Trump suddenly pulls ICE nominee to go with someone ‘tougher’
President Donald Trump is pulling the nomination of Ron Vitiello to lead US Immigration and Customs Enforcement, saying he wants to go in a “tougher direction” — a move that came at the urging of White House senior adviser Stephen Miller.
“We’re going in a little different direction. Ron’s a good man but we’re going in a tougher direction. We want to go in a tougher direction,” Trump told reporters Friday at the White House.
Miller directly lobbied Trump to pull the nomination, two White House officials told CNN.
Miller went to the President and told him that Vitiello, who has led the agency in an acting capacity since last summer, was not fully in favor of closing the southern border, as Trump has threatened to do in recent days.
The move to withdraw the nomination came as a surprise to the Department of Homeland Security and members of Congress, sources familiar with the nomination told CNN. Homeland Security Secretary Kirstjen Nielsen was unaware what was happening until after the nomination had been pulled, a person familiar with the news said.
Vitiello did not come into the office Friday, according to an ICE official. He had been scheduled to travel with Trump on the President’s trip to the US-Mexico border, and was told Thursday he would not be attending.
The White House on Thursday evening informed the Senate it was withdrawing its nomination of Vitiello to lead ICE, according to a letter obtained by CNN.
ICE leadership was under the impression, even Friday morning, that it was a clerical error, according to someone with knowledge of the nomination process. The agency was anticipating a positive outcome in the next couple of weeks.
Trump nominated Vitiello to head the agency in August. He previously served as chief of the US Border Patrol and acting deputy commissioner of Customs and Border Protection.
In a letter sent to agency employees, Vitiello thanked the President, the Senate Homeland Security Committee Chairman Ron Johnson and members of Congress. “No matter the external circumstances, I am grateful knowing you remain engaged and dedicated to the critical work of protecting our communities from the transnational criminal organizations and cross-border crime that threatens our nation,” it reads.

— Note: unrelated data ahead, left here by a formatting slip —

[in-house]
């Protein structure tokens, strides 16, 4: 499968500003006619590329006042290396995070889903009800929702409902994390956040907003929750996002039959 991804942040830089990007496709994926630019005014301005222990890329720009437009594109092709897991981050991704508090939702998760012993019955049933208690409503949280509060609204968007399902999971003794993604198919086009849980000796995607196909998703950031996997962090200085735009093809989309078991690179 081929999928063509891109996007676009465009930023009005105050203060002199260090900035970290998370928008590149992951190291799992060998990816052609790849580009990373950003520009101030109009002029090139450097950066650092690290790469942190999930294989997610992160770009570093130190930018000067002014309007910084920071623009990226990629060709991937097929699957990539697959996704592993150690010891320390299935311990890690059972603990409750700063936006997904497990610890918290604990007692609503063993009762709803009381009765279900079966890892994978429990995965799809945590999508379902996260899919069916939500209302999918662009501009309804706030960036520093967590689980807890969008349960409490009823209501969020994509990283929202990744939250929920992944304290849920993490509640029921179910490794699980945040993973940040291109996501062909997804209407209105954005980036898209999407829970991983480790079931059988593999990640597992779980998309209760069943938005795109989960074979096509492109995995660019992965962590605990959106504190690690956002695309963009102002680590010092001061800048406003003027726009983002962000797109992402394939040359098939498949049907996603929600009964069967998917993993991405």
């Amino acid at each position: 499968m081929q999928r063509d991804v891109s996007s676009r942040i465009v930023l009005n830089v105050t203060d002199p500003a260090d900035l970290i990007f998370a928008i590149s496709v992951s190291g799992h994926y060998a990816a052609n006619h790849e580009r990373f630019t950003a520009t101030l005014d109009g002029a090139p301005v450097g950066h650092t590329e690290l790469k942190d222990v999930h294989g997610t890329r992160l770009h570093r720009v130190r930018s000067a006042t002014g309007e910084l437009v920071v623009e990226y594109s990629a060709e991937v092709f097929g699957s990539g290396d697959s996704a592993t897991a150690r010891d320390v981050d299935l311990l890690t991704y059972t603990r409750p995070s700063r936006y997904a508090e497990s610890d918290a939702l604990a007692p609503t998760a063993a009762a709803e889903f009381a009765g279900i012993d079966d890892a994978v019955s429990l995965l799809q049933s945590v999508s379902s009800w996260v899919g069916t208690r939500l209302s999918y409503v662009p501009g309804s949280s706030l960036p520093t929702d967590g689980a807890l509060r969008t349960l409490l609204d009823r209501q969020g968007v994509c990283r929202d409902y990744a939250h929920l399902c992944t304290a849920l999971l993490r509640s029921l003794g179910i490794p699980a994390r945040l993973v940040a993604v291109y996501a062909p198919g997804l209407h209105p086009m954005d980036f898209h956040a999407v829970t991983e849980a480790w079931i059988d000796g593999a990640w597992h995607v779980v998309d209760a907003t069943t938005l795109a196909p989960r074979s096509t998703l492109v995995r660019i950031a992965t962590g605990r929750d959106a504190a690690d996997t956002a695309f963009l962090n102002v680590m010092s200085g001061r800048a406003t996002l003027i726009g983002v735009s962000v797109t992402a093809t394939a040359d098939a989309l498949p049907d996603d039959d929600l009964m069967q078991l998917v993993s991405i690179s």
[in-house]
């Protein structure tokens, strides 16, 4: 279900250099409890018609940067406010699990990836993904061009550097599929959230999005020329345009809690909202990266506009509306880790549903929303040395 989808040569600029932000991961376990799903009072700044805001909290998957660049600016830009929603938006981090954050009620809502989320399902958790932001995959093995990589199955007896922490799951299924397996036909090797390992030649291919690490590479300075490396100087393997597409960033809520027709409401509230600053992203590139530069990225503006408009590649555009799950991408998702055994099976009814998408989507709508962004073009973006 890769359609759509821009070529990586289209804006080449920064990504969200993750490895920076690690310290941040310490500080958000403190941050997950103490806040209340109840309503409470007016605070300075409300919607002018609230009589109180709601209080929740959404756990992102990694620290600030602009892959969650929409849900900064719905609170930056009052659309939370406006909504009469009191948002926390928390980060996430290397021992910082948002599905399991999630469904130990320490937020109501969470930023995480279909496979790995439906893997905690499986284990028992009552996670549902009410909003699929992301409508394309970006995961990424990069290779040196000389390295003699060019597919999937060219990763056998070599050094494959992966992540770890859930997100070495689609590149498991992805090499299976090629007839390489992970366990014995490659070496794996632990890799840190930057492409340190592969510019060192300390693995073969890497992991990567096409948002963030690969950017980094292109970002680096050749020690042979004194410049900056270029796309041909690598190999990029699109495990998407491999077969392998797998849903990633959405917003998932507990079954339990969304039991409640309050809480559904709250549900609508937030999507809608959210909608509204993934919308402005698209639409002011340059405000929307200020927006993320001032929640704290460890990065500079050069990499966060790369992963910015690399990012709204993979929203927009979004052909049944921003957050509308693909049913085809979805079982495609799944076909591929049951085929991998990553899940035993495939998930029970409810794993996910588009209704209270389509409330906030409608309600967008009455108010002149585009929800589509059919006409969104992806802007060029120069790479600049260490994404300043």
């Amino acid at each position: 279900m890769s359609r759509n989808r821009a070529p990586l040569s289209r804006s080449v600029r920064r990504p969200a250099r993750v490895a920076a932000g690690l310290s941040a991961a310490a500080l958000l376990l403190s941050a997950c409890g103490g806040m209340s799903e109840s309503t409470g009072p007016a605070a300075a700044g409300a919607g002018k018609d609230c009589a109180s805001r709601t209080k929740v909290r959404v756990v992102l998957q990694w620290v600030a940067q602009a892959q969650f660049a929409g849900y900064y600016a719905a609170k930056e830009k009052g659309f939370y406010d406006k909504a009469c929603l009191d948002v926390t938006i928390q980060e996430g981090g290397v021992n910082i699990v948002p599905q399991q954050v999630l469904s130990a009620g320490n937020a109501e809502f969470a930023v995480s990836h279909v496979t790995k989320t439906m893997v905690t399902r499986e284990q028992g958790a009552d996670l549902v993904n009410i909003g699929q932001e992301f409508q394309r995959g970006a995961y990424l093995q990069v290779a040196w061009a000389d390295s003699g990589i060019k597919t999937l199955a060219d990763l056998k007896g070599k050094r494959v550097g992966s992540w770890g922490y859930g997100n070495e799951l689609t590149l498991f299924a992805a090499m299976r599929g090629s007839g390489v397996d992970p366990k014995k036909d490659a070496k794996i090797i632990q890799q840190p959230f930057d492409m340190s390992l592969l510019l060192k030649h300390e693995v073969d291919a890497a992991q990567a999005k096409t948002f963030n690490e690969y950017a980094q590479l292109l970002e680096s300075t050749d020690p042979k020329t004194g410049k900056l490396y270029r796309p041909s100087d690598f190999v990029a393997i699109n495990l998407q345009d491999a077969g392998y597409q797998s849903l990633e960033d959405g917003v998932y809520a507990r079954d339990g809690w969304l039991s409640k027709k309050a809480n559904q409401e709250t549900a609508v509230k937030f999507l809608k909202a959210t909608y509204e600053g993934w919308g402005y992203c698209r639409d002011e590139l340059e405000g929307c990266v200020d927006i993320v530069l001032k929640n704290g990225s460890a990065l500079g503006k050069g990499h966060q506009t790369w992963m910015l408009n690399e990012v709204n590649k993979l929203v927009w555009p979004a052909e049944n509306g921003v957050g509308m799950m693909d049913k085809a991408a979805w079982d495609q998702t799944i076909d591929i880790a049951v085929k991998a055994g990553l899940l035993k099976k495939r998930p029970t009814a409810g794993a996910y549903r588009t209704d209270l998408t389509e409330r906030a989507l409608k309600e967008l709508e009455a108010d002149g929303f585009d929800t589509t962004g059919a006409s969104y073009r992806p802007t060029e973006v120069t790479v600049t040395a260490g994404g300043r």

“While I will not become the permanent director of ICE, I look forward to working alongside you in serving the American public with Integrity, Courage, and Excellence.”
Vitiello came under scrutiny during his confirmation process as a result of past controversial social media posts. Democratic Sen. Gary Peters of Michigan asked in the hearing about a 2012 tweet, in which Vitiello “suggested that the Democratic Party should be renamed the ‘liberalcratic party’ or the “Neo-Klanist party.'”
Vitiello acknowledged “it was a mistake” and said “he was trying to make a joke,” adding that he thought it was a direct message.
He also faced criticism from the agency’s union, which accused of him making false statements, and at his hearing in November for refusing to rule out potential future family separations, and was questioned about his personal tweets.
“Never before have we seen so many warning signs with respect to a nominee prior to confirmation and we believe him to be unfit to serve as director,” wrote National ICE Council President Chris Crane in a February letter to Senate committee leadership.
Still, Vitiello appeared on track to be confirmed. Last month, the Senate Homeland Security Committee voted to move the nomination to a floor vote, after two previous delays on his nomination.
Earlier Thursday, the Senate Judiciary Committee held over his nomination at the Democrats’ request.
A source close to the White House noted that the President has just needlessly burned political capital with the Republican senators who were in the process of confirming Vitiello.
“All of this headway that they’ve made on the Senate side has been completely negated. There are gonna be a number of members on Senate side who are just gonna be beyond pissed off,” the source said. “We just burned a ton of political capital.”
Trump’s sudden reversal comes against the backdrop of an increase in apprehensions. CBP Commissioner Kevin McAleenan said late last month that the US was on pace to encounter more than 100,000 migrants in March alone, making it “the highest month since 2008.”
CBP has been releasing migrants along the southwest border due to detention facilities hitting capacity. ICE has also had to shift resources to assist with the influx.
The agency has redirected “countless” resources and personnel in response to the “explosion at the border,” said Nathalie Asher, ICE acting executive associate director for enforcement and removal operations in March.
“Our interior arrests have been affected because I’ve had to redirect to the priority, as a nation in addressing what has been occurring and continues to occur at an alarming rate at the border,” she added.
Vitiello is scheduled to testify on ICE before the House Appropriations Homeland Security subcommittee next Wednesday.
He recently joined Nielsen on a trip to McAllen, Texas, to meet with sheriffs for a roundtable discussion on border security and strengthening federal-local partnerships.
Trump has not named any potential nominees for the ICE post.